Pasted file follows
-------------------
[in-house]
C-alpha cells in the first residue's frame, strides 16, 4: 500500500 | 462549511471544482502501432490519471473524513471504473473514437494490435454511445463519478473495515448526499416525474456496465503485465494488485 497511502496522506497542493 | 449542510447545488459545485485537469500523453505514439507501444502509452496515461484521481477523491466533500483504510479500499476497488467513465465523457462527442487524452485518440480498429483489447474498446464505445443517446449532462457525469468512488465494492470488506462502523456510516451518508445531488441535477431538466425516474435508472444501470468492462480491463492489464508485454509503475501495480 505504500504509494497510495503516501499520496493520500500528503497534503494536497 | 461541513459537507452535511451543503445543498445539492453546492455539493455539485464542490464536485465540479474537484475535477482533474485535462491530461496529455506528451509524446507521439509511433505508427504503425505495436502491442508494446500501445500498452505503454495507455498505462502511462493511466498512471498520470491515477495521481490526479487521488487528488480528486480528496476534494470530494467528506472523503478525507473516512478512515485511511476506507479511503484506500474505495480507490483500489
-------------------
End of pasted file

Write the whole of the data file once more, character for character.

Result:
[in-house]
C-alpha cells in the first residue's frame, strides 16, 4: 500500500 | 462549511471544482502501432490519471473524513471504473473514437494490435454511445463519478473495515448526499416525474456496465503485465494488485 497511502496522506497542493 | 449542510447545488459545485485537469500523453505514439507501444502509452496515461484521481477523491466533500483504510479500499476497488467513465465523457462527442487524452485518440480498429483489447474498446464505445443517446449532462457525469468512488465494492470488506462502523456510516451518508445531488441535477431538466425516474435508472444501470468492462480491463492489464508485454509503475501495480 505504500504509494497510495503516501499520496493520500500528503497534503494536497 | 461541513459537507452535511451543503445543498445539492453546492455539493455539485464542490464536485465540479474537484475535477482533474485535462491530461496529455506528451509524446507521439509511433505508427504503425505495436502491442508494446500501445500498452505503454495507455498505462502511462493511466498512471498520470491515477495521481490526479487521488487528488480528486480528496476534494470530494467528506472523503478525507473516512478512515485511511476506507479511503484506500474505495480507490483500489